Seymour. Here on the table I can see you have a copy of your “new hire neighborhood intro packet.” When you were relocating your existing staff from your previous office, was there an educational component involved prior to the move?

Douglass. We made the move announcement at a company happy hour that we held at Pier 23 — A welcome to the neighborhood happy hour! Many people were not familiar with the area, so we provided a “New Neighborhood” pack that includes an introduction video, maps with places and things to do in the area, commuter information and fun facts. This is something we still provide to all new hires.

During the first couple of weeks in the space, I’d have people stop me in the hall, to say, “I can’t believe we are here.” One engineer told me, “I don’t feel like I deserve to be somewhere this beautiful.” And I said, “You all deserve to be somewhere this beautiful!”

Seymour. There must be a sense of satisfaction for someone that was so heavily involved in the office selection process over so long to receive that feedback affirming you made the right choice.

Douglass. It’s huge! People are just so happy here. In our old space, we were all working towards attaining success and here, it really feels like we made it.

Seymour. If you were the mayor of Jackson Square / North Waterfront, how would you pitch the neighborhood to companies that were essentially you 12 months ago, looking at different areas of the city for that next step in the journey?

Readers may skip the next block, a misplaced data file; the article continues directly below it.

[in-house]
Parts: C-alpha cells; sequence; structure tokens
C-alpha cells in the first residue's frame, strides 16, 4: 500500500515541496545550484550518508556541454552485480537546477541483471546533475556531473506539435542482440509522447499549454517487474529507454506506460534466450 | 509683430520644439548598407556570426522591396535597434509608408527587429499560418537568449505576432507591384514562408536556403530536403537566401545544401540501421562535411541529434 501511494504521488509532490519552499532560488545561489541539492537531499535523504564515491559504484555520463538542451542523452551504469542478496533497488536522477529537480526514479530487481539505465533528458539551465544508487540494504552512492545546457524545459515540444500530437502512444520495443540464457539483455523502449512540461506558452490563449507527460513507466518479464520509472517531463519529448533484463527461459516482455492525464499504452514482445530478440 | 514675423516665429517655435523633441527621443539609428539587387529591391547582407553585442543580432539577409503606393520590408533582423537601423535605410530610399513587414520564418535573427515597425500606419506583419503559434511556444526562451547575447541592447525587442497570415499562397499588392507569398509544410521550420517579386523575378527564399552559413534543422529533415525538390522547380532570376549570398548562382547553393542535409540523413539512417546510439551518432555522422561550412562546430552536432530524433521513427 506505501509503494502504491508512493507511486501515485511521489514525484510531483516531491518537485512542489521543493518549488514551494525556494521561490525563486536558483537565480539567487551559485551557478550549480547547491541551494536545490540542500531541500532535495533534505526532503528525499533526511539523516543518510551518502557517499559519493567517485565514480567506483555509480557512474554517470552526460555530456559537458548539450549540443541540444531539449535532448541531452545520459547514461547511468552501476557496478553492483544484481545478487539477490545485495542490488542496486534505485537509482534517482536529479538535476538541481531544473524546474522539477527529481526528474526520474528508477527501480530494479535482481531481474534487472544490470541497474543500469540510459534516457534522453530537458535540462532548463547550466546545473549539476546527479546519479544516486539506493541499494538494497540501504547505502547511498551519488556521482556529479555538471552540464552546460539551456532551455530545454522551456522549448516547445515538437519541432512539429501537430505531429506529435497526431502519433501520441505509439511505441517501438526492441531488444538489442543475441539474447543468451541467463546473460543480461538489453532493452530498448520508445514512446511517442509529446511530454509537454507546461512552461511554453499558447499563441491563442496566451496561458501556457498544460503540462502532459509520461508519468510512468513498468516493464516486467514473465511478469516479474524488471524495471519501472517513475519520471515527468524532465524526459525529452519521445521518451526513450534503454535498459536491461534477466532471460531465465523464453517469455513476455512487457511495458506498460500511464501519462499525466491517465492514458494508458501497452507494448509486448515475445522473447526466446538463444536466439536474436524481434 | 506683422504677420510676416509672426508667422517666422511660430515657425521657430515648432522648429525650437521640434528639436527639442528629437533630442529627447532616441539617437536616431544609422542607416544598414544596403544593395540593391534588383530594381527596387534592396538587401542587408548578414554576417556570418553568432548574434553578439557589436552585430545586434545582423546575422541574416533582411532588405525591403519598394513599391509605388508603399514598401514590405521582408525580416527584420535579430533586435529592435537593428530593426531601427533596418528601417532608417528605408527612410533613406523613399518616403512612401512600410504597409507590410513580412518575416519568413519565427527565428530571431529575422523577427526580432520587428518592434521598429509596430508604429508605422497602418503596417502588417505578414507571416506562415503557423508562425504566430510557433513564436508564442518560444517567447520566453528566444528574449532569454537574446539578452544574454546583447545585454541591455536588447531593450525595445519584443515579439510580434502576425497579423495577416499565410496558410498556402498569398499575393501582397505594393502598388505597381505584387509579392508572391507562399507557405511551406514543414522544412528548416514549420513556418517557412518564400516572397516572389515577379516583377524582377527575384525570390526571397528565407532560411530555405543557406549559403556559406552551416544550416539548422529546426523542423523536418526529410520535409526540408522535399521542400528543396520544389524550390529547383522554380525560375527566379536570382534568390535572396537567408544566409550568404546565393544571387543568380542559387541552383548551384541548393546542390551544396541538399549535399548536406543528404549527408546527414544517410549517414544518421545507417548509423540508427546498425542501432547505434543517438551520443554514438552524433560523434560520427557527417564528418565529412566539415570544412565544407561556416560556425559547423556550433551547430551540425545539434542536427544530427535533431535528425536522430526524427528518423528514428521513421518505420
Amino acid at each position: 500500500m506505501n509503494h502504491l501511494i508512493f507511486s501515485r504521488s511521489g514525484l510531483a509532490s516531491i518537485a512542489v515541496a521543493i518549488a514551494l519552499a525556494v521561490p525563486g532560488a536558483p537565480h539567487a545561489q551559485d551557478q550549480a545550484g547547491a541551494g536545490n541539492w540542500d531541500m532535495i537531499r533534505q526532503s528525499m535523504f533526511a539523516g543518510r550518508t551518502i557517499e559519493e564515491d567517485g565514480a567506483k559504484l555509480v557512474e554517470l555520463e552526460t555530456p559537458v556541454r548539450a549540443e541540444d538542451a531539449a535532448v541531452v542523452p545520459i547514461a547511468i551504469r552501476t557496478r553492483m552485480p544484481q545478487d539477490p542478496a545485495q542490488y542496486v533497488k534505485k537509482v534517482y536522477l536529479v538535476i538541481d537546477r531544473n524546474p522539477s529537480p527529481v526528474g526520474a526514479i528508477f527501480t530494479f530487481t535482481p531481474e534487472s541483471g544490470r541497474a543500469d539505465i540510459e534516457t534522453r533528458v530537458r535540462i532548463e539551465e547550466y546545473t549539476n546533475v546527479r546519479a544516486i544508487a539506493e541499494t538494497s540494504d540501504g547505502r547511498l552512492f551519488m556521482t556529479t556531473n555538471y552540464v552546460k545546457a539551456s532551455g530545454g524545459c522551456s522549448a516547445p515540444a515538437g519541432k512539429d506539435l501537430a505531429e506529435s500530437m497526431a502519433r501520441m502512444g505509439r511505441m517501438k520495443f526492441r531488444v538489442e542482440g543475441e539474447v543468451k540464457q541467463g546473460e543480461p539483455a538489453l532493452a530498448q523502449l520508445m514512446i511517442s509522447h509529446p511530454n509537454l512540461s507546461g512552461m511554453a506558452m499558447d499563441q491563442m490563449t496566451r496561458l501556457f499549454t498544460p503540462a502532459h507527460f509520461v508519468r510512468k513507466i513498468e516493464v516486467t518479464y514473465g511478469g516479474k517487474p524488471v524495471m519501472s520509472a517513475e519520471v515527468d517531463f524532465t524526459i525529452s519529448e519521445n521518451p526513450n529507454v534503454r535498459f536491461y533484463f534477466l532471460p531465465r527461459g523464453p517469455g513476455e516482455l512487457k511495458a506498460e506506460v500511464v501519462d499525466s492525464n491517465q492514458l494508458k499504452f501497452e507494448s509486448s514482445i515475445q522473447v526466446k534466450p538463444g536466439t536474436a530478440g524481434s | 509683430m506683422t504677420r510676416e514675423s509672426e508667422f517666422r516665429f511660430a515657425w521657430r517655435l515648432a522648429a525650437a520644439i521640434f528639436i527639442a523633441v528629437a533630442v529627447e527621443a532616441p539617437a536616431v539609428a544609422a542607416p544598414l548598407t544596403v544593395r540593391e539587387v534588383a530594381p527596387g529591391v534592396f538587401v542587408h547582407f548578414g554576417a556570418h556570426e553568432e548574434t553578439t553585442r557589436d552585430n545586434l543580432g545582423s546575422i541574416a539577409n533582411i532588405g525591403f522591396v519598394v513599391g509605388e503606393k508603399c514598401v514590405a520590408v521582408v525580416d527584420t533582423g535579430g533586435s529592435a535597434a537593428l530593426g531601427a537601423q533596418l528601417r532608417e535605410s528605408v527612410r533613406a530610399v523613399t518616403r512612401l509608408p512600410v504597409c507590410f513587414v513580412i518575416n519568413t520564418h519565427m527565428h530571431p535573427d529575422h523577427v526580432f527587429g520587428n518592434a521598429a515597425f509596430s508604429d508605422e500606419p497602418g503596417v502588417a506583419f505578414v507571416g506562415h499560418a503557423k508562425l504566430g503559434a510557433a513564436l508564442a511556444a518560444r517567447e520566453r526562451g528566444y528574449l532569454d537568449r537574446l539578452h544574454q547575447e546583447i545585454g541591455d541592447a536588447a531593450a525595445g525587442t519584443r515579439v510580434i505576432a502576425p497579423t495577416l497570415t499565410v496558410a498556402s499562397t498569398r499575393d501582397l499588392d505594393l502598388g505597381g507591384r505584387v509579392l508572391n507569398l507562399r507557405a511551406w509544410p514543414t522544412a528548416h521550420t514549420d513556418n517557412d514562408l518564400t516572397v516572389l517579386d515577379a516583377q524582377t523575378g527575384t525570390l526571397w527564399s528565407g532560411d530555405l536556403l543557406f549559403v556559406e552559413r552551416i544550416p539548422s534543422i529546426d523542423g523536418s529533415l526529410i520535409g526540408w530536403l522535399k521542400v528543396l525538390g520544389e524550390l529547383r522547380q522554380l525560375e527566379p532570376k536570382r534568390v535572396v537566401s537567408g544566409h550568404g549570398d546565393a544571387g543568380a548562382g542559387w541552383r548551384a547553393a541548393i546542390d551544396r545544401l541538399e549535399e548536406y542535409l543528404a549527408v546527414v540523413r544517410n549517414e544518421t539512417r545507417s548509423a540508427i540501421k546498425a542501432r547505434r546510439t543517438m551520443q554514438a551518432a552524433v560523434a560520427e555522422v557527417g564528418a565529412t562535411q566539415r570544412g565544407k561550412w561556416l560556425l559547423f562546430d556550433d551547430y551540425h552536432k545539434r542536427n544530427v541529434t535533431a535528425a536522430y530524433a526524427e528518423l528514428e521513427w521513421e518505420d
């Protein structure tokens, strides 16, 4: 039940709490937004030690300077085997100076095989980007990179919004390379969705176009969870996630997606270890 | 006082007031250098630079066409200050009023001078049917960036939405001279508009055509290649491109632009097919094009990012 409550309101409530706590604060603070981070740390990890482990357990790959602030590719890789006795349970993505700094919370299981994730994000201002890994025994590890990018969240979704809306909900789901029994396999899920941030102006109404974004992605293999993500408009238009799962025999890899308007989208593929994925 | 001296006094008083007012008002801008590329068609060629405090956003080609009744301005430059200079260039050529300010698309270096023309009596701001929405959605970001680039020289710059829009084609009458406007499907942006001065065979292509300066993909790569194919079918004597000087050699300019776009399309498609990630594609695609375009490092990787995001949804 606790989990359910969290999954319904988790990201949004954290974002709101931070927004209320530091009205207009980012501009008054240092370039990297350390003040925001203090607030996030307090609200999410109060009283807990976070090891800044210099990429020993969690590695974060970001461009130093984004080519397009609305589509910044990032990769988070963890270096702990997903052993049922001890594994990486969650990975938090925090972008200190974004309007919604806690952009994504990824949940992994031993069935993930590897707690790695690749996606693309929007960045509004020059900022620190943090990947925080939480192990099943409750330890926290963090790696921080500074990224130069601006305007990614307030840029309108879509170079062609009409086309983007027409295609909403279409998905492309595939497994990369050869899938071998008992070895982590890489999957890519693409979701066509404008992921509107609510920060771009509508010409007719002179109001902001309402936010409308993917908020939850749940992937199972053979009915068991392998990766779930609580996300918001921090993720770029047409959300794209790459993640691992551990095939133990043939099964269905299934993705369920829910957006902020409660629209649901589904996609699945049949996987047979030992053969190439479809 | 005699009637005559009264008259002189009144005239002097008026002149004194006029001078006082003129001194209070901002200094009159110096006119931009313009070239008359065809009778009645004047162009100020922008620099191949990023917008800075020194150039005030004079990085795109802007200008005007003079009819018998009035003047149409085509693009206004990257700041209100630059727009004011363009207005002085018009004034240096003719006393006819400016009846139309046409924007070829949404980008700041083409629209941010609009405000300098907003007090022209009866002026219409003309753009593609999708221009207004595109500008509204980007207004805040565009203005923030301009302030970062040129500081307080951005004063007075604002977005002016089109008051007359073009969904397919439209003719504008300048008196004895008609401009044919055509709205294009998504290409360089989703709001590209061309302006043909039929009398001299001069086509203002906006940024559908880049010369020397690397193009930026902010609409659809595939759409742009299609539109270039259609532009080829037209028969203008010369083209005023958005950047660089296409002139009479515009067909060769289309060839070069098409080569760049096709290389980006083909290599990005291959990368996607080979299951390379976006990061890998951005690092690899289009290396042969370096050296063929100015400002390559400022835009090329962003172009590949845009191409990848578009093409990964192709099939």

Douglass. I’d pitch this neighborhood as a place where you will have an environment of wellbeing. I’m a big believer in the power of natural light and the lack of high rises means that you are rarely in the shade of another building. You and your people are going to be happy, safe, and healthy here being surrounded by water and nature. There is access to tons of great little parks, running trails, and stairs.

6 Quick Picks.

  1. Favorite coffee spot? Sitting on our deck overlooking Levi’s plaza and beyond.
  2. Favorite quick bite? Parlor 1255
  3. After hours drinks? If I’m feeling posh, Fog City. If not, Grumpy’s.
  4. Favorite secret spot? Up on the stairs leading to Coit Tower. At the right time of day, the parrots come in to roost and fly right over you.
  5. A Jackson Square fact not widely known? There is a ship buried under Old Ship Saloon.
  6. One thing in the neighborhood you and your team can’t live without? The Bay Club.

Jack Seymour is a leasing associate at Transwestern’s San Francisco office, Jack’s primary role is to serve as a real estate advisor on major projects working alongside the established office leasing team of Jeff Moeller, Peter Conte and Zac Monsees. He is also responsible for developing relationships with and serving the needs of local and/or national prospective clients as well as providing diverse marketing support for leasing services.